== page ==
Festivals: where magical things happen, like unicorns riding unicorns. Photo by Victor Tranfield

Okeechobee Music Festival 2018 Lineup

Okeechobee Music Festival 2018 Lineup

Okeechobee Music & Arts Festival returns to Sunshine Grove in Okeechobee, Florida for its third year this March 1-5, 2018. The star-studded lineup includes headliners Arcade Fire, Bassnectar (two sets with a special full moon beach set), Halsey, and Travis Scott, as well as Khalid, Foster the People, Leon Bridges, The Flaming Lips, Zeds Dead, Slightly Stoopid, Tipper, Big Gigantic, STS9, Local Natives, Gramatik, Illenium, Blackbear, Thievery Corporation, Tycho, Sylvan Esso, Judah & The Lion, Kyle, Misterwives, Sofi Tukker, Magic!, Lettuce, Billie Eilish, Ganja White Night (Live Set) B2B Boogie T and Dirt Monkey, Jai Wolf, G Jones, Big Wild, Denzel Curry, Pouya, Quinn XCII, Allah-Las, Nightmares on Wax (Live Band), Twiddle, and many more. As usual, Okeechobee will feature a PoWoW! Superstar Mashup set, consisting of many of the aforementioned artists. This is just the first phase of artist announcements, so expect more artists to be announced in the coming months. A range of ticket options are currently available for purchase from the ticketing website.

Gem & Jam Announces Phase 2 Lineup

Gem & Jam Phase 2 2018

After dropping a first phase lineup which boasted two nights of STS9, two nights of Lettuce and nearly 40 additional artists, Gem & Jam continues to surpass the lofty levels set last year. Returning to Pima County Fairgrounds for a second straight year- January 25 – 28, 2018, the four-day music and camping festival keeps the momentum going with a mix of fan favorites, including: Big Wild; Papadosio; Sunsquabi; Head for the Hills; Earthcry (of Papadosio); Dynohunter; Templo; Lapa (of Emancipator); Smash & Grab; Little John; Minions of the Moon; Bird Foot; Tony Inorbit; The Party People; Soul Catalyst; and Deadset. Additional artists will be added in the coming months.

Previously announced artists include: STS9; Lettuce; Greensky Bluegrass; Railroad Earth; Emancipator; Breaking Biscuits; Thriftworks; The Russ Liquid Test; Masego; Random Rab; Michal Menert; Flamingosis; John Kadlecik’s Fellowship of the Wing; Govinda; Jade Cicada; Maddy O’Neal; Saqi; Ill Esha; Charlesthefirst; Modern Measure; Bass Physics; Marvel Years; Zoogma; Blunt Force; Safis Lab; Flying Skulls; Skydyed; Kyma; Adem Joel; Electric Feel; Smokovich; Endoplasmic; The Bennu; Neon Prophet Band; Jahmontee; SuDs; M/Q; Truth Cartel and GonzoFuZe.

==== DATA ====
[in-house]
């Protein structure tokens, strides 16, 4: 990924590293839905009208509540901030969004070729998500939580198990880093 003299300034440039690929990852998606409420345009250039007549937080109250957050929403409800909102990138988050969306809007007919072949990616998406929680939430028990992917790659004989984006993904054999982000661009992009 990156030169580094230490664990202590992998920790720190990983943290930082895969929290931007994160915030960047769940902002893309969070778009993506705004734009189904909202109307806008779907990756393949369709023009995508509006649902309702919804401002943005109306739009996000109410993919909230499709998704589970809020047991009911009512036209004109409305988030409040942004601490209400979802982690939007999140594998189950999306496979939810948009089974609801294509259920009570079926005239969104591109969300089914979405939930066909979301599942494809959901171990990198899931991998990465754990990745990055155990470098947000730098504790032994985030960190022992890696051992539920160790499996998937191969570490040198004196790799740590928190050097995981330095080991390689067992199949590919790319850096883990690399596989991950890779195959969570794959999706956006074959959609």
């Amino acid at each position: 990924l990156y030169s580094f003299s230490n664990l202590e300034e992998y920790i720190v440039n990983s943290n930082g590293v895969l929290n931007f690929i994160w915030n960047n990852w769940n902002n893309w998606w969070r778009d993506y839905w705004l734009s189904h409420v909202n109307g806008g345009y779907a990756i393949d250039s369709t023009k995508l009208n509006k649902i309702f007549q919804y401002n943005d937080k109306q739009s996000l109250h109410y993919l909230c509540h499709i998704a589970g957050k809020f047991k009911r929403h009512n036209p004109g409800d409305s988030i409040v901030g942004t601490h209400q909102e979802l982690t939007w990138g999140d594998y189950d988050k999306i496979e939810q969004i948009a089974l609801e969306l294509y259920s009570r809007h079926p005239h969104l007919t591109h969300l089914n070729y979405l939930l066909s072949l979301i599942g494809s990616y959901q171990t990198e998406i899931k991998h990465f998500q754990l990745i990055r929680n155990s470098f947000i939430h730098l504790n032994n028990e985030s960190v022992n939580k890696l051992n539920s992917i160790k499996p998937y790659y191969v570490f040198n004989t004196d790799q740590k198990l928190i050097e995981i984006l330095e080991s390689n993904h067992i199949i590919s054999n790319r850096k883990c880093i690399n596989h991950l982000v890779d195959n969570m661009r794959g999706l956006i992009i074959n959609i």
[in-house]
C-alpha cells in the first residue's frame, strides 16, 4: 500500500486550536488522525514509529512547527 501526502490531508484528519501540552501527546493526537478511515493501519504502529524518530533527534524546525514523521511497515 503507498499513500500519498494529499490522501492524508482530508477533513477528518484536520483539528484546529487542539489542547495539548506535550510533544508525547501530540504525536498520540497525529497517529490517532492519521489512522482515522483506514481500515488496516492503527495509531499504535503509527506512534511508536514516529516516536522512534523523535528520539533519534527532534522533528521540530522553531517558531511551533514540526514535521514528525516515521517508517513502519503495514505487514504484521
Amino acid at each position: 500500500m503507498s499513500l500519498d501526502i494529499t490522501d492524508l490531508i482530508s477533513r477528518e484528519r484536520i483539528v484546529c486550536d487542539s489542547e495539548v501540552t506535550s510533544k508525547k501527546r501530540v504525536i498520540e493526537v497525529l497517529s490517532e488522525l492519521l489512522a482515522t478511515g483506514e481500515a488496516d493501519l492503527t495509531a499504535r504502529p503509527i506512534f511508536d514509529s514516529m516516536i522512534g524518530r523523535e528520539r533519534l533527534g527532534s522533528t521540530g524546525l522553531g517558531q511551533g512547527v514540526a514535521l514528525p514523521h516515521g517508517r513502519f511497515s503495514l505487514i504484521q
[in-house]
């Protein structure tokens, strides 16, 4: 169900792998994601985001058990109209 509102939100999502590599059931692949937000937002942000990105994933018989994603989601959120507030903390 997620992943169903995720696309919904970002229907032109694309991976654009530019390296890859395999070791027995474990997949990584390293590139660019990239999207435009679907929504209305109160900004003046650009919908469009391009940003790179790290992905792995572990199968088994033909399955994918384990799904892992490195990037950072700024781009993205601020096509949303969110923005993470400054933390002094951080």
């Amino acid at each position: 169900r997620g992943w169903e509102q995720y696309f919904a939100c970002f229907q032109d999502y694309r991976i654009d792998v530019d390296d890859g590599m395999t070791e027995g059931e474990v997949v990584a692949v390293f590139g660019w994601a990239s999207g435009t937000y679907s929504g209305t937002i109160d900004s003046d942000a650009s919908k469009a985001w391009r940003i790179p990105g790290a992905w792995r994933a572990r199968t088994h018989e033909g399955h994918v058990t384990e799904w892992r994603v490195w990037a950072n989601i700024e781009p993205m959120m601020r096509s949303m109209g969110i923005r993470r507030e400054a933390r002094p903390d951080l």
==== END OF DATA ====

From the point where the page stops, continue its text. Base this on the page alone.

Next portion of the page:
Located on 640 acres and just 20 miles south of downtown Tucson, the Pima County Fairgrounds is surrounded by nature and resides in a desert environment, creating an expansive setting perfect for Gem & Jam. The multi-stage music and arts festival will be offering increased capacity and camping options, including: onsite RV camping with hookups, boutique camping, car camping and walk-in camping. Additionally, Gem & Jam will be expanding on its experience with world-class visuals, unique stage designs, artist galleries, live paintings, experiential installations, daytime workshops, gem and mineral vendors and much more.

General Admission tickets are on sale now for $199, plus fees. Camping options will be available starting at $55, plus fees. Included in these options are: Deluxe RV Camping, Standard RV Camping, Car Camping, Walk-In Camping and Ready, Set, Camp. Tickets are available online at www.gemandjam.com Gem & Jam Festival is an all ages event.

Gem & Jam is produced by Infinite Music Productions, Euphonic Conceptions, and Challenger Presents. Visit www.gemandjam.com for the most up-to-date information. Stay connected on Facebook at www.facebook.com/GemAndJam, Twitter at www.twitter.com/GemJamFestival and on Instagram at www.instagram.com/GemAndJamFestival.

Decadence AZ 2017 Initial Lineup

Decadence Arizona 2017